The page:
How to Reset the Hyundai Tire Pressure Monitor System

April 4th, 2023 by

Among the other lights on your Hyundai’s dashboard, the tire pressure monitor system (TPMS) is a technology in newer vehicles that tracks the pressure in the tires and alerts you if it becomes dangerously low or high. By keeping an eye on the TPMS, you can keep your Hyundai’s tires inflated properly and in solid condition to keep you safe on the road. If the tire pressure falls below the recommended minimum, you’re more at risk of blowouts and poor handling.

If you’re reading this article, your vehicle’s TPMS light has likely come on, and you’re looking for a way to resolve the problem. Read below as our team at Allen Turner Hyundai in Pensacola, Florida, dives into the nitty-gritty of Hyundai’s TPMS and its functions and guides you on resetting it.

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How Does Hyundai’s TPMS Work?

A close up of a tire on a blue Hyundai in Pensacola, FLWithin a TPMS, your car’s computer constantly analyzes the internal air pressure of the tires and communicates it to you as pounds per square inch (PSI) ratings. You should be able to see the tire pressure for each tire a few minutes into your drive as your car warms up. Typically, your car’s dashboard will display the PSI rating for each tire, sometimes including the spare tire, and will alert you if one falls outside of the recommended range (too low or too high).

How Do You Check the Tire Pressure?

Check each of the tires using a tire pressure gauge. If the gauge indicates that the PSI ratings are too low, refill them using an air compressor. You can find air compressors at gas stations around Pensacola, or you might have one at your home for easy access. If the tire pressure is too high on any tires, you’ll want to let some air out by deflating it until it has the appropriate PSI rating. There’s typically a small nub on the end of tire gauges; you can press this nub into the tire’s air valve to release air gradually.

Why Is the Sensor Light On or Flashing?

If the TPMS sensor light is on, your car is likely trying to alert you that the tire pressure needs attention. The dashboard often will indicate which tire is of concern and its current PSI rating. Most Hyundai vehicles’ tires should be within the 30-35 PSI range, but always check just inside your driver’s-side door to verify your vehicle’s requirements.

Tires naturally lose air throughout the changing seasons, losing pressure in the winter and gaining pressure in the summer. Reduced pressure may also indicate damage to the tire, such as a leak, that you’ll want to address as soon as possible. However, it’s also possible that the TPMS has a faulty sensor or other technical malfunction, which will appear as a flashing light showing that the system can’t process information properly. In this case, a certified technician should check to ensure everything is in order and guide you toward repairs if needed.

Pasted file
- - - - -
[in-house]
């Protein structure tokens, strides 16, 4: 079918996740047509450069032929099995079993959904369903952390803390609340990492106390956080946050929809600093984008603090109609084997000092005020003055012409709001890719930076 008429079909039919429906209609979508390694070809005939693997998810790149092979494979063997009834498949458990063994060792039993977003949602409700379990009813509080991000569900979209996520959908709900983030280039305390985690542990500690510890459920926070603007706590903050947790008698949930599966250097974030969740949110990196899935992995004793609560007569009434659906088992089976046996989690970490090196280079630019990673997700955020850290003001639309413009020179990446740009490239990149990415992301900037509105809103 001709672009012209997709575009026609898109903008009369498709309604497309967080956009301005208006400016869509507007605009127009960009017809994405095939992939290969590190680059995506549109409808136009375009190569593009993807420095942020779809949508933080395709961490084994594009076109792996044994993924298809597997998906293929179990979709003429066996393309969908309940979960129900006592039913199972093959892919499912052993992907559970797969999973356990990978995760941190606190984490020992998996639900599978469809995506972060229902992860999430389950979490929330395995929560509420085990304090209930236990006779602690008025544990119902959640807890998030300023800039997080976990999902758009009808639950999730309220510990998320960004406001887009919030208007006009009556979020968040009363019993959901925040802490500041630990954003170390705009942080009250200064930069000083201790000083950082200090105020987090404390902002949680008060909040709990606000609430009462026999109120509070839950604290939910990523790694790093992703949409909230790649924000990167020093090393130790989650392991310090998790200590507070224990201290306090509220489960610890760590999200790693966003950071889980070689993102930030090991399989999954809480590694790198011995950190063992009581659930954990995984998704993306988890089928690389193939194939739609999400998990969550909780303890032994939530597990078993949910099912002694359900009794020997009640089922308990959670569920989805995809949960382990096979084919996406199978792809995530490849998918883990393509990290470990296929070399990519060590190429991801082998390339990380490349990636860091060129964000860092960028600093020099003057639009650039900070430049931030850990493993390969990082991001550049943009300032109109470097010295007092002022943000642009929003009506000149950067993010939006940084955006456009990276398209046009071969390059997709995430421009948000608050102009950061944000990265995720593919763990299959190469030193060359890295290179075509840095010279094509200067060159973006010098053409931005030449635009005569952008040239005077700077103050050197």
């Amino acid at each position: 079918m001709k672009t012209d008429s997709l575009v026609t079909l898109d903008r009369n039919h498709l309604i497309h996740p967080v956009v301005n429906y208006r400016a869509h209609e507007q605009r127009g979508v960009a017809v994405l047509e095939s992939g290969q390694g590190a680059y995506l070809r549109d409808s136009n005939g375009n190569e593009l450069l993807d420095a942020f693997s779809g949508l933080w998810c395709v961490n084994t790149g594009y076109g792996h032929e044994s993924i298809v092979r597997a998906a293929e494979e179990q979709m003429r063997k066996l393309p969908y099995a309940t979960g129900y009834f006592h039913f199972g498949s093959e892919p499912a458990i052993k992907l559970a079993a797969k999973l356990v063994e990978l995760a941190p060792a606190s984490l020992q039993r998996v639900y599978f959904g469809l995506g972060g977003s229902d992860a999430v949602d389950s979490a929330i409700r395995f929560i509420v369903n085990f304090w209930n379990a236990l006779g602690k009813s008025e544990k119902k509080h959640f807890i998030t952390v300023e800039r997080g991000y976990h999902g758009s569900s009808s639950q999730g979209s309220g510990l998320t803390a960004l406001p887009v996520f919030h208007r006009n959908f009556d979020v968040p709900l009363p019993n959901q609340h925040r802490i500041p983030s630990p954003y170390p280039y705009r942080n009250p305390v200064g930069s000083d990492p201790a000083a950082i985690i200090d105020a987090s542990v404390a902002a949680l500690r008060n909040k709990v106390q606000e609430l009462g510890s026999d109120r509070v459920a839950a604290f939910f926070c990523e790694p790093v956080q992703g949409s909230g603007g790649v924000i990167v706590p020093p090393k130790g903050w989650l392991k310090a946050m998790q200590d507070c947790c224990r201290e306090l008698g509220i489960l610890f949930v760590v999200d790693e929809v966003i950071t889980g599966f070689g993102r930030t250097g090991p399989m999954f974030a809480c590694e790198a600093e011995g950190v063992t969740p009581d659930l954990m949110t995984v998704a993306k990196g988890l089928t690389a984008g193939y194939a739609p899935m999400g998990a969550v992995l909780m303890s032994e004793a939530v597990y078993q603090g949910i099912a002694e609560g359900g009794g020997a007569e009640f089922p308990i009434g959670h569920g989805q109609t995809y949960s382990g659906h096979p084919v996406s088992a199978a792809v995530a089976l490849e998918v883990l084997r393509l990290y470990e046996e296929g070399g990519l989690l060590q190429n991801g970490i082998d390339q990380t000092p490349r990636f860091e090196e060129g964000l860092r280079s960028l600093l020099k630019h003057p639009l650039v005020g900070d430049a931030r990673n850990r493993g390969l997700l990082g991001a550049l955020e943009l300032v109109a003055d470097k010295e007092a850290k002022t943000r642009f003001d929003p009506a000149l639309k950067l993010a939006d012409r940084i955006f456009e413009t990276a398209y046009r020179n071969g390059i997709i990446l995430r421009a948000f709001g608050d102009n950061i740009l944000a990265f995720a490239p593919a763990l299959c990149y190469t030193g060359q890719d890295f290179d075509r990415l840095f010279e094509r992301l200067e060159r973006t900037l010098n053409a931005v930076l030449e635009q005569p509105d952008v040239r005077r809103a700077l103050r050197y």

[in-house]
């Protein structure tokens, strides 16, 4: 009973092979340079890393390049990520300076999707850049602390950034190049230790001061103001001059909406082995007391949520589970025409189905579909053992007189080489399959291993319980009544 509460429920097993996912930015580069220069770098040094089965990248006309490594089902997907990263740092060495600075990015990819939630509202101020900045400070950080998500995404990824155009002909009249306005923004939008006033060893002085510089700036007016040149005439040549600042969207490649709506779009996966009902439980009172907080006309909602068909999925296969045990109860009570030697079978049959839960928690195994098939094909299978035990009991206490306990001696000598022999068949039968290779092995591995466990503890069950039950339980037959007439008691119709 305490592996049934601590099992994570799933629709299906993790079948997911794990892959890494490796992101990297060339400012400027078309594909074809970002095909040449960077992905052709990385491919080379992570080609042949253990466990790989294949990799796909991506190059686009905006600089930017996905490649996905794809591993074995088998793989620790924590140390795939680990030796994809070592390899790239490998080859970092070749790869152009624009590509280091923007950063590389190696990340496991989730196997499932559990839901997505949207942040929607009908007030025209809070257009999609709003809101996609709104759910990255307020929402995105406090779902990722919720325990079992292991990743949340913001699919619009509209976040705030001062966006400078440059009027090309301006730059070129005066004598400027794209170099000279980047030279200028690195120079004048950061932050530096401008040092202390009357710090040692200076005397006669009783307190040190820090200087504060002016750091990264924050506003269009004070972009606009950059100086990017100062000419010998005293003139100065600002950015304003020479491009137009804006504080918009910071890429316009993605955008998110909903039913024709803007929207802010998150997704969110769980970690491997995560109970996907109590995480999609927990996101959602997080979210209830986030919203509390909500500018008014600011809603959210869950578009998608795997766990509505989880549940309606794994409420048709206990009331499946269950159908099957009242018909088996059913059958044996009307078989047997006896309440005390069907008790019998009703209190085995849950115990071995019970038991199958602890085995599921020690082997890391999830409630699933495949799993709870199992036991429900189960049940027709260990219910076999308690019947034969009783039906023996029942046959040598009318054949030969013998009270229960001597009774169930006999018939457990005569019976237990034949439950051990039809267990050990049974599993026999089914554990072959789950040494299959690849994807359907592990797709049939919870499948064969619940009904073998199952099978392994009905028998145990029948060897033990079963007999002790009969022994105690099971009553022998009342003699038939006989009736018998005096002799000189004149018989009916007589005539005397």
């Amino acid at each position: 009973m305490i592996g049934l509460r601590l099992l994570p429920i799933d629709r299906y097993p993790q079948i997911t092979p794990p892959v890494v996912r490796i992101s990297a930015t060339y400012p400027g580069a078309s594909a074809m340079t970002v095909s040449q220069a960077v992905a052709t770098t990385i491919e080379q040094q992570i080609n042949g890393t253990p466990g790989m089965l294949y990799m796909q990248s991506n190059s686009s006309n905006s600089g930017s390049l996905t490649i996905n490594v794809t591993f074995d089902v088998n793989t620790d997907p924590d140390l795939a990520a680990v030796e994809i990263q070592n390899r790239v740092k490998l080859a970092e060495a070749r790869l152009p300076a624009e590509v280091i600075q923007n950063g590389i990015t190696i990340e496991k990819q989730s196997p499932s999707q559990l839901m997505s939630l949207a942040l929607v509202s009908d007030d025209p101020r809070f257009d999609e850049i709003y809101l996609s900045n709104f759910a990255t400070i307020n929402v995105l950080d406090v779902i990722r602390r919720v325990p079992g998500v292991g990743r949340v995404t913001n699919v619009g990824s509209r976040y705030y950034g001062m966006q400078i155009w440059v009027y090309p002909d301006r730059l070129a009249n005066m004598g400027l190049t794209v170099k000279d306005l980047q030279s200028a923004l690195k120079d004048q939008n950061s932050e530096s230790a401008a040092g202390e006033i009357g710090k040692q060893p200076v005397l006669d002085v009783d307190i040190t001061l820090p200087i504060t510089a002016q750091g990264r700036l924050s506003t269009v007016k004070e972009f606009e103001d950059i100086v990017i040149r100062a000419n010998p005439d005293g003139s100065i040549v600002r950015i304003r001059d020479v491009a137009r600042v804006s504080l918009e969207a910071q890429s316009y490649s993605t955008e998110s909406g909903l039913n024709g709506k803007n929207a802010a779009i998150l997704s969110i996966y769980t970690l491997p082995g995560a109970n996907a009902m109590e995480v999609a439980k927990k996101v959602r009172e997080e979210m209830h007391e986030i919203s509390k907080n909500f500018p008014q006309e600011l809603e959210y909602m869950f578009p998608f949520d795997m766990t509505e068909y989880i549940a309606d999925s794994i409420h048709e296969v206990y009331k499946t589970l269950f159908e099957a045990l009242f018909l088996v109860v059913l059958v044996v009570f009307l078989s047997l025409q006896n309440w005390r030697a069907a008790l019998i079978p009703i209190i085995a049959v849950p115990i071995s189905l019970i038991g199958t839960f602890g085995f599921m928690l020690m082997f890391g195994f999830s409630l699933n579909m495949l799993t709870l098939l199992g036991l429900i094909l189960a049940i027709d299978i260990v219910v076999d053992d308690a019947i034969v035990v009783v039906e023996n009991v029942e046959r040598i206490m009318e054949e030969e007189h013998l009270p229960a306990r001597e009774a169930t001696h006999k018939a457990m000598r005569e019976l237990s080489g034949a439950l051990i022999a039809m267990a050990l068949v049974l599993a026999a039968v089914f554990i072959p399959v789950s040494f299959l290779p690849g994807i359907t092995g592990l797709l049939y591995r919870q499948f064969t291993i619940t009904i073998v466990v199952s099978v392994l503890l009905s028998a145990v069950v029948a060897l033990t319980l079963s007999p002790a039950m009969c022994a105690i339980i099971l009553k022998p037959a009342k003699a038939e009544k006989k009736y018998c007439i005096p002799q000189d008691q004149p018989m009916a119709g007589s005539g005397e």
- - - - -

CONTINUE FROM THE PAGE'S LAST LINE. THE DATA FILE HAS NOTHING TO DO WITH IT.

How Do You Reset the TPMS?

If the TPMS works as expected, it should automatically reset once you’ve restored the tires to their proper pressures and driven for a few minutes. However, if you’ve verified that the tires are all at the correct pressure and the TPMS indicator is still on after 10-15 miles of driving, you may need to reset the system to get it working correctly again. There are a few ways you can try resetting the TPMS yourself:

  • Hold down the reset button: Turn your vehicle on without starting the engine. Look for the TPMS reset button underneath the steering wheel. Hold it down until the TPMS lights flash three times, then restart your vehicle.
  • Reinflate the tires: Inflate each tire, including the spare, about 3 PSI more than the recommended maximum pressure. Then, deflate them until they are all flat. Finally, reinflate them to the correct pressure and drive your car for a few minutes to see if the light turns off.
  • Disconnect the battery: With your car turned off, carefully disconnect the positive cable from the battery. Turn the ignition on without starting the engine and honk the horn a few times to drain the car of power. Finally, reconnect the battery and see if the light has turned off once you restart your car.

What Should You Do if the System Doesn’t Reset?

If none of the DIY approaches do the trick or you’d rather leave your car in the hands of a technician, have a professional look at your vehicle to verify the condition of its TPMS and tires. If the TPMS is in less-than-ideal condition, professional mechanics can resolve the issue quickly and ensure your car leaves the lot in great shape. If you live in Pensacola, Florida, or the surrounding areas, don’t hesitate to reach out to our team at Allen Turner Hyundai to schedule a service appointment so you can get back on the road.

Why Service Your Vehicle’s Tires at Allen Turner Hyundai?

It’s crucial to maintain the air pressure in your Hyundai’s tires. By regularly checking the tire pressure and keeping an eye on the TPMS (and ensuring it’s working properly), you can rest assured that your vehicle’s tires will remain as reliable as possible while you’re behind the wheel. After all, the tires are the only barrier between your vehicle and the road, so keeping them in great shape is essential for a safe driving experience.

If your Hyundai needs servicing, whether you’re seeking tire maintenance, an oil change, an engine repair, a brake inspection, an air conditioning repair, or another form of auto servicing, don’t hesitate to contact us. At Allen Turner Hyundai, we sell top-quality new and pre-owned Hyundai vehicles at competitive prices in the Pensacola, Florida, area and beyond. Schedule service for your vehicle as soon as possible by calling our service center at 850-905-5509 or visiting us in person from 7:30 a.m. to 5:30 p.m. Monday through Friday and 8 a.m. to 5 p.m. on Saturday.


Image by Stephen Kidd is licensed with Unsplash License